Northern Mexico and California. Found by Dr. Heermann at Sacramento city, within the limits of the United States
The native countries of this modestly-coloured, but pretty species of Trochilus are Mexico, California and Texas, and it will be seen from the following note by Mr. Cassin, that the United States also lays claim to it as part of its fauna.
It was through the exertions of the late Signor Floresi, that most, if not all-the specimens which now adorn the collections of Europe have been procured, all of which were obtained in the table-lands in the vicinity of the celebrated Real del Monte Mines; but that it extends its range over a vast area northward of the city of Mexico, in all such localities as are favourable to its existence, is more than probable. In its structure and in the disposition of its markings it is precisely similar to the T. Colubris, from which, however, it is specifically distinct, as will be immediately seen on an examination and comparison of the Plates of the two species.
Since the publication of Mr. Cassin’s figure in his “Birds of California,” a doubt has been expressed by Prince Charles L. Bonaparte as to whether the bird there represented be not distinct from that found in Mexico, and, believing this to be the case, he has proposed the name of Cassini for it,—a term, however, which I have not yet seen in print. The propriety of this step was one of the points in connexion with this group of birds which it became incumbent upon me to investigate during my recent visit to the United States, and I can state that, upon comparing Dr. Heermann’s birds, from which Mr. Cassin’s description and figure were taken, with others from Mexico, no difference whatever was observable; I regret to have to add, that my friend Cassin’s Plate gives a very indifferent representation of the bird, and as the Prince had this Plate only, from which to form an opinion respecting the Californian specimens, he may be readily excused for considering them to be distinct from those from Mexico.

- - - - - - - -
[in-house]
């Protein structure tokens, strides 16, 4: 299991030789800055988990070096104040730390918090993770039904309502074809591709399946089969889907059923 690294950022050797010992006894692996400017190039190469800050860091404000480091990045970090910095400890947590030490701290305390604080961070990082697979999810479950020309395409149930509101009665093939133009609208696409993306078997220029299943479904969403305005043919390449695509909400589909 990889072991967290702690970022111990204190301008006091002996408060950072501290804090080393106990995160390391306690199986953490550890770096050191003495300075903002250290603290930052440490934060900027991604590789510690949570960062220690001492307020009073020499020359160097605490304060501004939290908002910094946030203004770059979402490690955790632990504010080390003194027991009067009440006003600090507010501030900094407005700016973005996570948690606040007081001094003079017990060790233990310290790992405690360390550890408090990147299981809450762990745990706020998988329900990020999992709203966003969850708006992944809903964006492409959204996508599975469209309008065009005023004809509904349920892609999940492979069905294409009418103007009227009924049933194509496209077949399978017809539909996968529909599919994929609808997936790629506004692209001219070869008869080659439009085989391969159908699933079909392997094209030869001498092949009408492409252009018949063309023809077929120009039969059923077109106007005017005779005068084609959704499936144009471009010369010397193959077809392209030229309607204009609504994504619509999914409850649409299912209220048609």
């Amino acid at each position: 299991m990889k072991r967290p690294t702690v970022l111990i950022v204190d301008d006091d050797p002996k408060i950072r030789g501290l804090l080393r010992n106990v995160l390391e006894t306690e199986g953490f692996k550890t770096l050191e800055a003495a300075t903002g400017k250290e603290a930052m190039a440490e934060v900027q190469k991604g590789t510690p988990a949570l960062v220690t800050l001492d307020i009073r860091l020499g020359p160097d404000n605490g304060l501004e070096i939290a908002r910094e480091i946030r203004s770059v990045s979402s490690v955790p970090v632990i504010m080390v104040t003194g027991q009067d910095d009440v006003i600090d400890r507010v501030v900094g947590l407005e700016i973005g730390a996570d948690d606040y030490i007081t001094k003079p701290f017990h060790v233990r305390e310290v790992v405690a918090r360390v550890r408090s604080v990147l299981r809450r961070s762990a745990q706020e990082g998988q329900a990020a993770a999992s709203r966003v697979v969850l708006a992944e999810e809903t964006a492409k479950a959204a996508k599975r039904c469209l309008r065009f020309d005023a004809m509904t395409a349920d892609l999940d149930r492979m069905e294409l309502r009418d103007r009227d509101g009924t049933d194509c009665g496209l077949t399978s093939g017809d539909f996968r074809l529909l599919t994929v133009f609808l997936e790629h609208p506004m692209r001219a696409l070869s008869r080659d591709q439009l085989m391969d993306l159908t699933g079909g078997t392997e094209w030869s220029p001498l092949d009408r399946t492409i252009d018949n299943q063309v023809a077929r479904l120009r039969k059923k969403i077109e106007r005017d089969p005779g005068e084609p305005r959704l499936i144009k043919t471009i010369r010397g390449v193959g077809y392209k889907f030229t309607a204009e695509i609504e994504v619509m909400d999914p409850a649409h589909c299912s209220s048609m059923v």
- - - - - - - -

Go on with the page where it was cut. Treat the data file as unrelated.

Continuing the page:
“Within the limits of the United States,” says Mr. Cassin, “the Humming-bird now before the reader has been noticed only by Dr. Heermann, whose fine collection, made in California, contained numerous specimens. He detected it in one locality only,—the burying-ground at Sacramento City. There several pairs remained during the season of incubation, and reared their young, finding suitable food and protection among the flowering plants with which, with great feeling and propriety, that last resting-place of the emigrant and stranger has been adorned.
“Dr. Heermann represents the nest as composed of fine mosses, lined with the feathery down of various seeds, and containing two white eggs. He saw this bird also at Guaymas in Mexico.”
The female of this species, like the female of T. Colubris, differs very considerably from the male in the total absence of the black and rich purple colouring of the throat.
This species was named Alexandri by MM. Bourcier and Mulsant, in honour of Dr. Alexandre of Mexico, by whom it was first discovered.
The male has the head dark brown; all the upper surface dark bronzy-green; wings purplish-brown; eentral tail-feathers bronzy-green; the lateral ones black, slightly glossed with green; throat deep velvetyblack, bounded below by a band of rich metallic purple; across the breast a band of greyish-white; under surface dull bronzy-grey; bill and feet black.
The female has the head brown; upper surface bronzy-green; wings purplish-brown; central tail-feathers bronzy-green; the lateral ones grey at the base, then black, and lastly tipped with white; under surface greyish-white; the throat speckled with brown.
The Plate represents the two sexes of the natural size. The plant is the Eriogonum compositum.
Featuring all 422 illustrated species from John Gould’s A Monograph of the Trochilidæ, or Family of Humming-Birds arranged by color.